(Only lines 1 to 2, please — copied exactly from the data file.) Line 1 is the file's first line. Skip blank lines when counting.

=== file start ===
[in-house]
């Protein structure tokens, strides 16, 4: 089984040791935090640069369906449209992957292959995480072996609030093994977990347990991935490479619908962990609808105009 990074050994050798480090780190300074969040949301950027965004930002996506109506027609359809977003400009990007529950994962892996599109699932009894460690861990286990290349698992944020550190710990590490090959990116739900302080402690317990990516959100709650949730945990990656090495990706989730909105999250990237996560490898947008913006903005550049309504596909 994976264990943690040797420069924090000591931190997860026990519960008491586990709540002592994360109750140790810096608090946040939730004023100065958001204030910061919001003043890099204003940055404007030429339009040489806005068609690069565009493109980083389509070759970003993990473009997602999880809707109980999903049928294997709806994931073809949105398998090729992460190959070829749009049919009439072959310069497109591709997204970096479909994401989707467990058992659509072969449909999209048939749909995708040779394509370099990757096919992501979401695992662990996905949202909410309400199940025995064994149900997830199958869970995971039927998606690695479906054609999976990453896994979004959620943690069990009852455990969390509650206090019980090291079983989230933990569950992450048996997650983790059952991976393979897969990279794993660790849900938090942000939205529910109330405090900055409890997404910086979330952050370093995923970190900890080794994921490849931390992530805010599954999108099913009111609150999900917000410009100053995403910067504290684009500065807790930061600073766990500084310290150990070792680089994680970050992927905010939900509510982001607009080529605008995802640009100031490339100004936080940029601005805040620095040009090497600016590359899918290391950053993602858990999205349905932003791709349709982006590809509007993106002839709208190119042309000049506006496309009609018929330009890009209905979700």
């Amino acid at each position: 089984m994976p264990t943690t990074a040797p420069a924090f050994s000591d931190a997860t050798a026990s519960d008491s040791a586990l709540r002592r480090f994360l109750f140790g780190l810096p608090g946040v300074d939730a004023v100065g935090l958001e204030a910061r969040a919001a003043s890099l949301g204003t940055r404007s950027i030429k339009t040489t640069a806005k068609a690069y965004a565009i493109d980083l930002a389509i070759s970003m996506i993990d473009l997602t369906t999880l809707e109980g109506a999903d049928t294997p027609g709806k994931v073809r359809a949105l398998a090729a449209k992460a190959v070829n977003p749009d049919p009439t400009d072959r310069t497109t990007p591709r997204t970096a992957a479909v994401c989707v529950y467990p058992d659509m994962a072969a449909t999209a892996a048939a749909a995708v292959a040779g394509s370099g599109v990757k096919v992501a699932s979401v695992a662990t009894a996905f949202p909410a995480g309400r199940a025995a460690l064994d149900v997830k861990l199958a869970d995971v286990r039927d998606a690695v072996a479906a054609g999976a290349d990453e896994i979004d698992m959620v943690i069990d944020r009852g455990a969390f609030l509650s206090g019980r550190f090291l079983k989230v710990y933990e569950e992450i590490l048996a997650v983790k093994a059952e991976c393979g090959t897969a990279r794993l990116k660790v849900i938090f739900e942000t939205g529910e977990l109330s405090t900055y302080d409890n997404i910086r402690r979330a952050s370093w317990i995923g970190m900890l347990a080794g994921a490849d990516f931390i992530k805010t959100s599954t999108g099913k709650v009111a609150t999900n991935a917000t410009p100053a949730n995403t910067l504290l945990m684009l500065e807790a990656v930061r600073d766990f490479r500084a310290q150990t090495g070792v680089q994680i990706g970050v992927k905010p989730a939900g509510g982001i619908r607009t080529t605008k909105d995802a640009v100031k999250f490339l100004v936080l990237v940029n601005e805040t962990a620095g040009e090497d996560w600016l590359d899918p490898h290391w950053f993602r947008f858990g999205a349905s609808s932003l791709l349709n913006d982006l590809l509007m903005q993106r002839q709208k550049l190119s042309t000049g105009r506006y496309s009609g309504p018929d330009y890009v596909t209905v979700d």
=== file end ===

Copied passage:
[in-house]
């Protein structure tokens, strides 16, 4: 089984040791935090640069369906449209992957292959995480072996609030093994977990347990991935490479619908962990609808105009 990074050994050798480090780190300074969040949301950027965004930002996506109506027609359809977003400009990007529950994962892996599109699932009894460690861990286990290349698992944020550190710990590490090959990116739900302080402690317990990516959100709650949730945990990656090495990706989730909105999250990237996560490898947008913006903005550049309504596909 994976264990943690040797420069924090000591931190997860026990519960008491586990709540002592994360109750140790810096608090946040939730004023100065958001204030910061919001003043890099204003940055404007030429339009040489806005068609690069565009493109980083389509070759970003993990473009997602999880809707109980999903049928294997709806994931073809949105398998090729992460190959070829749009049919009439072959310069497109591709997204970096479909994401989707467990058992659509072969449909999209048939749909995708040779394509370099990757096919992501979401695992662990996905949202909410309400199940025995064994149900997830199958869970995971039927998606690695479906054609999976990453896994979004959620943690069990009852455990969390509650206090019980090291079983989230933990569950992450048996997650983790059952991976393979897969990279794993660790849900938090942000939205529910109330405090900055409890997404910086979330952050370093995923970190900890080794994921490849931390992530805010599954999108099913009111609150999900917000410009100053995403910067504290684009500065807790930061600073766990500084310290150990070792680089994680970050992927905010939900509510982001607009080529605008995802640009100031490339100004936080940029601005805040620095040009090497600016590359899918290391950053993602858990999205349905932003791709349709982006590809509007993106002839709208190119042309000049506006496309009609018929330009890009209905979700």